By Caroline Sharp
This article contains sensitive content which some people may find offensive or disturbing.
Phyllis Webstad has a story to share.
It involves a little girl, her grandmother, and a lovely, brand new orange T-shirt. Phyllis’ grandmother managed to scrounge up some money so that she would have a nice new outfit to wear for her first day of school. Sadly, when Phyllis arrived, everything was taken from her, including her orange shirt.
This is not my story to tell, however, Phyllis claims that “the color orange has always reminded [her] of that and how [her] feelings didn’t matter, how no one cared” and she felt like she was worth nothing (https://www.orangeshirtday.org).
“All of the little children were crying and no one cared.”
This story is quite common for Indigenous children who attended residential schools up until 1996 when the last residential school closed in Canada.
This year has been a big year for apologies and working towards truth and reconciliation! Both the Archbishop of Canterbury, the Most Rev. Justin Welby, and Pope Francis of the Roman Catholic Church have come to Canada to meet with Indigenous Peoples across the country. These visits have proven that much work remains to be done.
For me, it was not until these last few years that Truth and Reconciliation meant anything. During these last few years, I have learned that my grandmother was Mi’kmaq but because of when she got married, she had to give up her status when she married my grandfather, an Irishman. This would not have been done lightly either as the granddaughter of an iconic chief and elder in his community.
To amplify this news, I began working for Kairos Canada this year as the administrative associate for Kairos Blanket Exercises. I watched the pope’s visit closely to see if he would actually apologize for the church’s actions or rescind the documents that created this mess in the first place.
Sadly, many Indigenous Peoples did not get the apology or actions they have been praying for and the healing process continues. We may hold our breath for an eternity and never get the apology that has been wanted so badly.
According to Peter Meehan, president and vice-chancellor (but not theologian) of St. Jerome's University at the University of Waterloo, “Catholic theology teaches that while there can be "bad actors" in the church who sin, it is considered to be Jesus's "mystical body," which does not sin” (https://www.cbc.ca/news/canada/manitoba/the-pope-s-apology-was-a-start-now-the-real-work-begins-some-catholics-and-indigenous-leaders-say-1.6531879).
Jesus was not a sinner but that age old question “what would Jesus do?” sits in my head. What parable would he come up with when we greet him on the road coming into our cities? Would he flip tables and tell us we missed the point? Perhaps Jesus would dine with the Indigenous Peoples and leave out the religious institution.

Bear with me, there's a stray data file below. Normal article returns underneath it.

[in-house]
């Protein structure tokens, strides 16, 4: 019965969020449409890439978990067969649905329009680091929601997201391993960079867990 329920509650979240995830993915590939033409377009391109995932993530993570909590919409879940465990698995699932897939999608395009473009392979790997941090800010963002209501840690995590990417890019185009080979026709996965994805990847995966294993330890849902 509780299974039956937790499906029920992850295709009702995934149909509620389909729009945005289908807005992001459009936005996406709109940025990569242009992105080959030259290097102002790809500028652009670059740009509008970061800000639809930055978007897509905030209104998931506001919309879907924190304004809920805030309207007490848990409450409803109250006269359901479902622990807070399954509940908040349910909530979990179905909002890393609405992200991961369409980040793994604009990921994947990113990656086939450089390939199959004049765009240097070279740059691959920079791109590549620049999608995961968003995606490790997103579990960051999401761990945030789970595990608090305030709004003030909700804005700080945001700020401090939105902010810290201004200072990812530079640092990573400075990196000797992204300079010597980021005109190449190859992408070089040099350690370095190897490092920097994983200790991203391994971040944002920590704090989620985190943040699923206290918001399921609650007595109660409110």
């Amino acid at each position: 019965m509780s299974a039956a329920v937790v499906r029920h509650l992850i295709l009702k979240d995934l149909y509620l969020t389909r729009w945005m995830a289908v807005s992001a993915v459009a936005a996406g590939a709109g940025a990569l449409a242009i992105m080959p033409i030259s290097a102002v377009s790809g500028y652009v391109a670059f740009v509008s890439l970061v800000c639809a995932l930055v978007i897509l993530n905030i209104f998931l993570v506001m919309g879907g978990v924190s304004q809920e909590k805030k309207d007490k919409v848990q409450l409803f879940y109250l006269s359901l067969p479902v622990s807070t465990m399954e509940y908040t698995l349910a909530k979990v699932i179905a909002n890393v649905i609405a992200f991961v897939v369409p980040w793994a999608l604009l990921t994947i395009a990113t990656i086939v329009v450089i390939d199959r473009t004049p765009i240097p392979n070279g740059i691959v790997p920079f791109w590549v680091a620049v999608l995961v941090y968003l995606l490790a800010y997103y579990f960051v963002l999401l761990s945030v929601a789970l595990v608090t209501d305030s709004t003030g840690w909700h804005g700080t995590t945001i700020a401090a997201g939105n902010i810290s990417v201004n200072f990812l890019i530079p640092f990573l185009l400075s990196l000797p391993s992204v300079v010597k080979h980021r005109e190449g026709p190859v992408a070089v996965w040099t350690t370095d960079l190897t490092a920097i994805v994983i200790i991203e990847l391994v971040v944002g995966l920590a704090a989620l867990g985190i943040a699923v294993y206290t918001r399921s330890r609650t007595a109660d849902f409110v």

Although I generally do not encourage anyone to compare people, I do invite you to consider an alternate reality. Instead, imagine your grandparent or parent in Phyllis’ shoes. Imagine that they were torn from their families, made to speak a different language, wear funny clothes and learn new customs. After their identity and culture were taken from them, imagine them being fed food that we wouldn’t feed our dogs today and being horribly abused - physically, mentally, and/or sexually. IF they survived residential school and went on to have a family, imagine them not knowing how to raise a child.
Although they were loved tremendously by their families, growing up without love in a residential school impacted their ability to raise their own children. Imagine how different your life might be if you were never properly loved as a child.
If this is hard to imagine, there’s a good chance your ancestors were settlers.
Perhaps, like me, you were never taught the true history between settlers and First Nations Peoples. If this is the case, I highly recommend attending a Kairos Blanket Exercise (KBE)!
The exercise is not intended to make one feel guilty about what their ancestors may have done. The exercise gives a voice to those whose voices were stolen and to help everyone understand what exactly happened and why we so desperately need to work hand in hand with Indigenous Peoples in reconciliation.
If you can’t attend a KBE, go to a pow wow or study up on Indigenous history written from an Indigenous perspective. If you are not Indigenous, you can be an ally! It may not be your place to share someone else’s story BUT you can help amplify those voices whose stories need to be told.
Caroline Sharp is a tri-chair of SEJH.